The provincial budget tabled by the B.C. NDP last week falls short of promising a way out of pandemic-related spending, according to Kootenay East MLA Tom Shypitka.
Reacting to the provincial budget from Finance Minister Selena Robinson, the Kootenay-based MLA added that plan lacks sufficient weight on the natural resource and tourism sectors, while failing to plan for enough revenue generation necessary to pay for COVID-19 relief.
“It’s not spectacular … (and) because we’re in such a crazy time right now, we need something spectacular,” said Shypitka.
“We need some hope, we need a real good vision, we need a plan for not only protecting ourselves from the pandemic, but also giving us inspiration and hope to have projects to be shovel-ready when we’re out of this and with the vaccines coming, people are looking down that road. They’re looking for the light at the end of the tunnel and this budget doesn’t reflect that.”
The budget outlined $8.7 billion in new spending over a three-year fiscal plan. An $8 billion deficit is forecasted, while the plan also projects the debt climbing to $71.6 billion this year.
“We expected to see a deficit. Nobody could ever think there wouldn’t be one, but it’s how the deficit is proposed and how the solutions aren’t there to pay it off anytime soon,” Shypitka said.
The budget includes $4 billion in new spending over three years on health and mental health care, including earmarking $900 million to continue COVID-19 related services, and $7.8 billion for health care-related capital investments.
The budget also touts a $500 million investment in expanding mental health and substance use services in response to both the COVID-19 pandemic as well as the overdose crisis.
On education, the province is adding $1.2 billion for operating funding over the next three years as well as $3.5 billion in capital investments to expand, renovate or replace schools.
Funding for various business supports was included, as well as $100 million for for the tourism industry that has been one of the hardest hit sectors impacted by the pandemic.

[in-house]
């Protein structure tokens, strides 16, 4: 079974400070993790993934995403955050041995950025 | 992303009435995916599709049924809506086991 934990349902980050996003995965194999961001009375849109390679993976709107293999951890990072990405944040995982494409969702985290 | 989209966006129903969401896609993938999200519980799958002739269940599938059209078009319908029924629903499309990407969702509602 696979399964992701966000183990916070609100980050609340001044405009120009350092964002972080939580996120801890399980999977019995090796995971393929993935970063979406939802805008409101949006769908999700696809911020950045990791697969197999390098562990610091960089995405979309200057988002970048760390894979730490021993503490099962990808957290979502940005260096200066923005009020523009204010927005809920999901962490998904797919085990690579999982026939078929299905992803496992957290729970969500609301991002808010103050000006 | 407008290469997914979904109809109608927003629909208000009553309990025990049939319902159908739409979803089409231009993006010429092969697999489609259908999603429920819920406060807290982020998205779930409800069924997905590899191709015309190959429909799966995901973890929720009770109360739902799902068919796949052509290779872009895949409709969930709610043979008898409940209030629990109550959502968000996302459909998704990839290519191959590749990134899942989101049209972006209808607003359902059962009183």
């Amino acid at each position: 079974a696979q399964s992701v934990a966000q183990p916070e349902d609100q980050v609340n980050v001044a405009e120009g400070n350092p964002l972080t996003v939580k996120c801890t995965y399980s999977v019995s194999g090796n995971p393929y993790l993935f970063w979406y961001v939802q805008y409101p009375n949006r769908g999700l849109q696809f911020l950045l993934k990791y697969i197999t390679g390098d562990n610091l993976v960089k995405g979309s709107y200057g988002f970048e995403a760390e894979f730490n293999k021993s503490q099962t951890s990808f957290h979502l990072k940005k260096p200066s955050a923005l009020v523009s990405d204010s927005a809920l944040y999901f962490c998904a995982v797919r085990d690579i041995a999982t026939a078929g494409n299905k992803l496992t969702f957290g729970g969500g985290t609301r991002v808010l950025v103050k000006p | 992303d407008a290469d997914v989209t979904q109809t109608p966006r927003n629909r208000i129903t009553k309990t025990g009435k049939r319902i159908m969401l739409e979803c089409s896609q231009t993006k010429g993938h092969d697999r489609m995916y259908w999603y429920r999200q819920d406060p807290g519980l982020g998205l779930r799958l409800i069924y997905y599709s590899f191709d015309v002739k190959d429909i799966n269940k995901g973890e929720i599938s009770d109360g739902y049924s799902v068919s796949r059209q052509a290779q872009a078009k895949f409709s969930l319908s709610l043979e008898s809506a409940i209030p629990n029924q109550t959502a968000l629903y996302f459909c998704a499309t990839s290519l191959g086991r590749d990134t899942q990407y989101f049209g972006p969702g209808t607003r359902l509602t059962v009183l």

Shypitka, the B.C. Liberal Party shadow minister for energy and mines, also criticized the lack of attention on mining and natural resource-related industries, including Liquefied Natural Gas (LNG).
“The only time they mention mining in the budget is that we need it to get to a low-carbon economy,” Shypitka said. “Well, that’s great little pat on the back, but lets put the money where your mouth is. We’re looking at huge infrastructure projects with electric vehicles, we want to electrify our province so we can get lower greenhouse gas emissions, so we need that mining. We need those metals and minerals to be put in place to enable us to do that.
“If not, we’re importing from other jurisdictions that are less green and less friendly with our safety standards and our human rights standards and it’s going to come at a premium. So why are we not using what we’ve got here?”
Shypitka pointed to “shovel-ready” projects in the Woodfibre LNG project near Squamish and the Tilbury expansion in the Lower Mainland that could begin construction this year and provide LNG to domestic and Asian markets.
“China is a huge importer of natural gas and Canada’s got such a competitive advantage to where our location is,” Shypitka said.
While the budget announced $2 billion in development funding through HousingHub, which will help local governments, non-profits and the private sector to provide rental and home ownership opportunities, Shypitka criticized the pace at which the funding may be made available, pointing to challenges, eligibility issues and delays for businesses in pandemic-related relief efforts.
On childcare, Shypitka said it is an issue that needs to be addressed, but pointed out that the NDP are not pursuing a universal $10-a-day daycare which had previosuly been a campaign commitment in the previous two provinical elections. Instead, the government announced a Universal Child Care Prototype Program, which was expanded in the budget to 3,750 child care spaces.
He also called out another campaign promise — the $400 renter’s rebate — that was not included in the budget.
“It’s a lot of false promises that they failed to address and now they’re trying to rewrite the rhetoric a bit,” Shypitka said.
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